The tarsal bones of the foot are important in movement and much more. Where are these bones, and what happens if a process such as a fracture occurs?
The tarsal bones are located in the midfoot and the rearfoot (also called hindfoot) areas of the human foot. These bones are also known as the tarsus collectively.
There are seven bones within the tarsal bones group:
Talus (ankle bone)
Calcaneus (heel bone)
Cuboid - The cuboid provides stability for the foot and helps with the movement of the toes
Medial cuneiform - This bone anchors several of the ligaments in the foot
Intermediate cuneiform - The intermediate cuneiform if very important in the flexibility of the foot
The calcaneus is the largest of the tarsal bones and is the largest bone in the entire foot.1
The tarsal bones articulate with the bones of the metatarsus, a group of five long bones located between the tarsal bones and the phalanges (toe bones). The tarsus meets the ankle joint above, which connects to the tibia and fibula bones of the leg.
The ankle joint allows the foot to turn and tilt in different positions.
Inversion is the foot tilted so that the sole of the foot faces inward toward the middle line of the body.
Eversion is the foot tiled so that the sole of the foot faces outward, away from the middle line of the body.
Plantar Flexion tipping the foot so that the toes point down
Dorsiflexion is the opposite movement, tipping the foot upward so that the toes are pointing at the sky.3
Pronation and Supination
Two other terms used to describe movement in the foot are supination and pronation.
These describe the foot usually while in motion and how the foot strikes the ground, such as while running.
Pronation describes landing on the outer side of the heel and the inward rolling and flatting of the foot. This is a normal and necessary movement of the foot during locomotion; however abnormal conditions can occur in which the pronation is extreme during movement (overpronation).
Supination describes the reverse of pronation (it is also referred to as under-pronation) in which the roll of the foot is instead toward the outside of the foot.
Supination is normal in locomotion when the foot is pushing off during a step; however, there are abnormal conditions in which the supination is extreme during motion. This excessive outward rolling of the ankle places considerable strain on the ligaments and tendons of the joint and can result in ankle sprains and other injuries.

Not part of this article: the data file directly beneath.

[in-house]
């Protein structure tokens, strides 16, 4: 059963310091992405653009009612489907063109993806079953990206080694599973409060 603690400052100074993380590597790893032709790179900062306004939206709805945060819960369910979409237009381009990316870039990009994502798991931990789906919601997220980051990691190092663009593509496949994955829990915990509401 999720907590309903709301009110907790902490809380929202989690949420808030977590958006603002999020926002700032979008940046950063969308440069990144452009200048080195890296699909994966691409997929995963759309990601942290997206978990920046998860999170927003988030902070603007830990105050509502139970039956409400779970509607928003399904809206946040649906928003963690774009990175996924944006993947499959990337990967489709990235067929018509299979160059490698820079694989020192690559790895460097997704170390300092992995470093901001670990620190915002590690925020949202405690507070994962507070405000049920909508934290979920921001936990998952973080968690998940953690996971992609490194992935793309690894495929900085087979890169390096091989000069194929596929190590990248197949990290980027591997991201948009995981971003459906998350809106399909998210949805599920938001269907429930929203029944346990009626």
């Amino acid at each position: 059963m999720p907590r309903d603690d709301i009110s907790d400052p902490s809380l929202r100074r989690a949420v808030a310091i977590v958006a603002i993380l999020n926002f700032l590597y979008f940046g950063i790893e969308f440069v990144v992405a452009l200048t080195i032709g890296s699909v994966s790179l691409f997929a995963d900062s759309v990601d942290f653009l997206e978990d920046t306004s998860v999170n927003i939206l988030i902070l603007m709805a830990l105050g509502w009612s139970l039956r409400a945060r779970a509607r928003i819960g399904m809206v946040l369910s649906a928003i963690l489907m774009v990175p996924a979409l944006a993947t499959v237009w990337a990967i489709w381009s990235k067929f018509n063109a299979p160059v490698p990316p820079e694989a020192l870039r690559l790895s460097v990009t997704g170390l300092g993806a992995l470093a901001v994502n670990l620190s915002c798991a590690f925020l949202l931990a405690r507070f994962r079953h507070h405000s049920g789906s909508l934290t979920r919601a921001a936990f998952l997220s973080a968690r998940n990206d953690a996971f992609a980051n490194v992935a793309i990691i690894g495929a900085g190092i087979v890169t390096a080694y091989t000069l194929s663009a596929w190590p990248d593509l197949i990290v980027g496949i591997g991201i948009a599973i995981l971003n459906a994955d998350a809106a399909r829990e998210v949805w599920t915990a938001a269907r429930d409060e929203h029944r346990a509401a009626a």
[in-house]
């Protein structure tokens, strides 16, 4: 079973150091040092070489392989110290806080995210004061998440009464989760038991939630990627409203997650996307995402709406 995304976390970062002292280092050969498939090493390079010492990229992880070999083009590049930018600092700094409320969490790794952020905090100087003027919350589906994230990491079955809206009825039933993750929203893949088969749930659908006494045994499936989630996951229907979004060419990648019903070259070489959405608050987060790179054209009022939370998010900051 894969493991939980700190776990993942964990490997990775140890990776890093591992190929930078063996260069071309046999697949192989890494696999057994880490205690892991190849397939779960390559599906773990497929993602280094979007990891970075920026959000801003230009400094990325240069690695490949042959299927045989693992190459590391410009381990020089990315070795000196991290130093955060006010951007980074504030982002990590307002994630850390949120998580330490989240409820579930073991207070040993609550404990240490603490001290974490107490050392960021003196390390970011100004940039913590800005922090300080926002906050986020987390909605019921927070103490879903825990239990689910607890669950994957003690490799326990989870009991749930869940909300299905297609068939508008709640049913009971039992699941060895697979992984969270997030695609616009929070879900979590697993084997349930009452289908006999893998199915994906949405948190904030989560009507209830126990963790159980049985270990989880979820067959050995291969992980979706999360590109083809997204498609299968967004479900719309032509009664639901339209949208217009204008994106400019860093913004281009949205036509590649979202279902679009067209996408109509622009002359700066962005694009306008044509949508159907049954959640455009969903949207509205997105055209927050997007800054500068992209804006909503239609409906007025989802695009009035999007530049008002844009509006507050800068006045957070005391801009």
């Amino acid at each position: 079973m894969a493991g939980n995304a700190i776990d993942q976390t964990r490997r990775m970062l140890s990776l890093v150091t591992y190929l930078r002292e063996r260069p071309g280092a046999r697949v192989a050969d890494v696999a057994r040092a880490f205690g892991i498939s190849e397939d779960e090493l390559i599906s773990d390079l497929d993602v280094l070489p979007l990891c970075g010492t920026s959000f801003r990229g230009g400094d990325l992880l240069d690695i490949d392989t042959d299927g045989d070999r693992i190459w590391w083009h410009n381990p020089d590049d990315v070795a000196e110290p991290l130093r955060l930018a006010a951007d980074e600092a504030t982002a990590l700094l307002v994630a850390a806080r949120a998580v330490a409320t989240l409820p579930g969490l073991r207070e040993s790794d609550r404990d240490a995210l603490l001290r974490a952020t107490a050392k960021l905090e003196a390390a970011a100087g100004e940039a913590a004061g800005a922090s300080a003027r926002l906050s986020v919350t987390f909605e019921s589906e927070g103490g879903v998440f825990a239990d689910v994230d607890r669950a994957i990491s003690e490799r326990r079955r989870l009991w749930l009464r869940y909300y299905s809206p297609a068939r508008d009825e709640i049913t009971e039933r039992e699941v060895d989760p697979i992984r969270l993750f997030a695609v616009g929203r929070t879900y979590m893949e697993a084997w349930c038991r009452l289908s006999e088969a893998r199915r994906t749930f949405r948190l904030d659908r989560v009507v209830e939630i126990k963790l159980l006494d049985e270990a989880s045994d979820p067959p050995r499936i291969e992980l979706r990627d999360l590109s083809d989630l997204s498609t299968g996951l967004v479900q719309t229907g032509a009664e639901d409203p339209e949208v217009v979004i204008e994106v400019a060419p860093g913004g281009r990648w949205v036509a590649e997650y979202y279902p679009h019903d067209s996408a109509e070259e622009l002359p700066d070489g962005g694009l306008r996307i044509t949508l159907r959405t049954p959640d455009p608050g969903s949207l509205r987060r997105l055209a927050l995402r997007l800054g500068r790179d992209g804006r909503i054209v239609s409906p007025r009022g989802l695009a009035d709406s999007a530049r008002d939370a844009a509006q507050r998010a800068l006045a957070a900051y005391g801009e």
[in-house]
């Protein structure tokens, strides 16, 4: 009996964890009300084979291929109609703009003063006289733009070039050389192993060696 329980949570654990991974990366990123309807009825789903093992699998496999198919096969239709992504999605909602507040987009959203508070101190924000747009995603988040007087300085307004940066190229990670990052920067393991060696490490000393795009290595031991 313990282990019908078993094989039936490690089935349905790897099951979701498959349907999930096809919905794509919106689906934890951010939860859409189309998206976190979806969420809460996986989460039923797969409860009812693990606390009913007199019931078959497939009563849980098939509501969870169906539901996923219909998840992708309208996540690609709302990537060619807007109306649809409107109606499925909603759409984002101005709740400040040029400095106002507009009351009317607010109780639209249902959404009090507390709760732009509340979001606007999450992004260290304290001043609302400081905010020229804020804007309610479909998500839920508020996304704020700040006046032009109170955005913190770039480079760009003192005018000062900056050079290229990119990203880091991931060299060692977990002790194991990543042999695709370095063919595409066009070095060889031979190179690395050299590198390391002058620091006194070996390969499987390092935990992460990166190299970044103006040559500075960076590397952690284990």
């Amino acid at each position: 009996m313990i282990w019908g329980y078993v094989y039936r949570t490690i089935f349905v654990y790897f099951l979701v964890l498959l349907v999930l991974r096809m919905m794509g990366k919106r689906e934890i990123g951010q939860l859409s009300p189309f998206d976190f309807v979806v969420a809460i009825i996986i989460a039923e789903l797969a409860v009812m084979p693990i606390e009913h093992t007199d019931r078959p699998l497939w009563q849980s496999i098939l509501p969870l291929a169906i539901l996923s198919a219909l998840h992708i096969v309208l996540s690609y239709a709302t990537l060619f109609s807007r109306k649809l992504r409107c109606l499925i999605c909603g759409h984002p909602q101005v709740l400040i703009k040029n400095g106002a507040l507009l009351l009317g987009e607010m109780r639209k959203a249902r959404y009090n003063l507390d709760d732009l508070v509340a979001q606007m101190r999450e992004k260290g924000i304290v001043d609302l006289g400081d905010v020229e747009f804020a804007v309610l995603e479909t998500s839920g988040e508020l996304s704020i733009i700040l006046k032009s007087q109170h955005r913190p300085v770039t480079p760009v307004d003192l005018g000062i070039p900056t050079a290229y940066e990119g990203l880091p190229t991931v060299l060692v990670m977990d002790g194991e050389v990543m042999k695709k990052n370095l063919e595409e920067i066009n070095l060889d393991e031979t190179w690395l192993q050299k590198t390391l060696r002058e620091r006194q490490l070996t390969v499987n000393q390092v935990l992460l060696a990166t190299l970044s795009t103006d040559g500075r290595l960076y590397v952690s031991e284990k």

Pronation, supination, and overpronation can affect your gait in many ways.4
A tarsal fracture is often used to describe any fracture of the foot. Actual tarsal fractures in the tarsal bones and the rear foot are rare. They can occur from impact injuries or force from repetitive actions.
Stress fractures or hairline fractures can occur most often in the calcaneus or navicular bones.5
If you suffer a tarsal stress fracture, especially a navicular fracture, make sure that your doctor checks your vitamin D level as this is critical in healing.
Symptoms and Treatment
Symptoms from tarsal fractures include sudden pain and difficulty with bearing weight on the foot and tenderness in the area of the fracture. A stress fracture generally results in a gradual onset of pain and difficulty with weight-bearing.
Treatment for tarsal fractures generally involves a cast worn on the foot for approximately six weeks and the patient staying off the broken foot.
For stress fractures, a special boot may be prescribed. Crutches are used in both cases to keep weight off of the foot while it is healing.
Sometimes surgery is needed and may help people return to sports than would otherwise be possible. Novel treatments such as shock wave therapy and bone marrow aspirate concentrate are also be used as alternatives.6
Considering the number of bones and other structures in the foot, it's not surprising that it can sometimes be difficult to determine the source of foot pain. Take some time to learn more about your gait, and what you can do to protect your feet from harm.